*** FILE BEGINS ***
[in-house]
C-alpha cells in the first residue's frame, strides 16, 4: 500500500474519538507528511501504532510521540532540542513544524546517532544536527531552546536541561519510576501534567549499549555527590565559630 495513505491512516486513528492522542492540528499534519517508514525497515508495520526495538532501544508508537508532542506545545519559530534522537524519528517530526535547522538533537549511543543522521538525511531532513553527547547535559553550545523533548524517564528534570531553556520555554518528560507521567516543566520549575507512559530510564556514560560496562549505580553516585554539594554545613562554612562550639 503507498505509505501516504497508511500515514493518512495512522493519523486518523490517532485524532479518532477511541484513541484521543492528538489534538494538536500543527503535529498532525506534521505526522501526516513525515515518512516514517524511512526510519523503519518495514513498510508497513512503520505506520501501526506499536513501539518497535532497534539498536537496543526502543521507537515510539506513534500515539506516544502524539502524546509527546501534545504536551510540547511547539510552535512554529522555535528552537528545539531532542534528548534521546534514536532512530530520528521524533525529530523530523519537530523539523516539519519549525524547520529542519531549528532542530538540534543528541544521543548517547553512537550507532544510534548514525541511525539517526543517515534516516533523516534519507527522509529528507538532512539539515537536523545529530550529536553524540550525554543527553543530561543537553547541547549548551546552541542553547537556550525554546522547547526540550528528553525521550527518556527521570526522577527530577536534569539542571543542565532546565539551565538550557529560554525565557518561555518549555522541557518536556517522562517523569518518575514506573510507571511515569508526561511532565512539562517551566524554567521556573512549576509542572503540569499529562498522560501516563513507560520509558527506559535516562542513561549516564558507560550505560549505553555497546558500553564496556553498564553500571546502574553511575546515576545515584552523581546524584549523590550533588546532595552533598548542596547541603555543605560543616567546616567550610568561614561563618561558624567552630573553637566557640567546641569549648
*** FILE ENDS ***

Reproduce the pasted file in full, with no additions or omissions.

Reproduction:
[in-house]
C-alpha cells in the first residue's frame, strides 16, 4: 500500500474519538507528511501504532510521540532540542513544524546517532544536527531552546536541561519510576501534567549499549555527590565559630 495513505491512516486513528492522542492540528499534519517508514525497515508495520526495538532501544508508537508532542506545545519559530534522537524519528517530526535547522538533537549511543543522521538525511531532513553527547547535559553550545523533548524517564528534570531553556520555554518528560507521567516543566520549575507512559530510564556514560560496562549505580553516585554539594554545613562554612562550639 503507498505509505501516504497508511500515514493518512495512522493519523486518523490517532485524532479518532477511541484513541484521543492528538489534538494538536500543527503535529498532525506534521505526522501526516513525515515518512516514517524511512526510519523503519518495514513498510508497513512503520505506520501501526506499536513501539518497535532497534539498536537496543526502543521507537515510539506513534500515539506516544502524539502524546509527546501534545504536551510540547511547539510552535512554529522555535528552537528545539531532542534528548534521546534514536532512530530520528521524533525529530523530523519537530523539523516539519519549525524547520529542519531549528532542530538540534543528541544521543548517547553512537550507532544510534548514525541511525539517526543517515534516516533523516534519507527522509529528507538532512539539515537536523545529530550529536553524540550525554543527553543530561543537553547541547549548551546552541542553547537556550525554546522547547526540550528528553525521550527518556527521570526522577527530577536534569539542571543542565532546565539551565538550557529560554525565557518561555518549555522541557518536556517522562517523569518518575514506573510507571511515569508526561511532565512539562517551566524554567521556573512549576509542572503540569499529562498522560501516563513507560520509558527506559535516562542513561549516564558507560550505560549505553555497546558500553564496556553498564553500571546502574553511575546515576545515584552523581546524584549523590550533588546532595552533598548542596547541603555543605560543616567546616567550610568561614561563618561558624567552630573553637566557640567546641569549648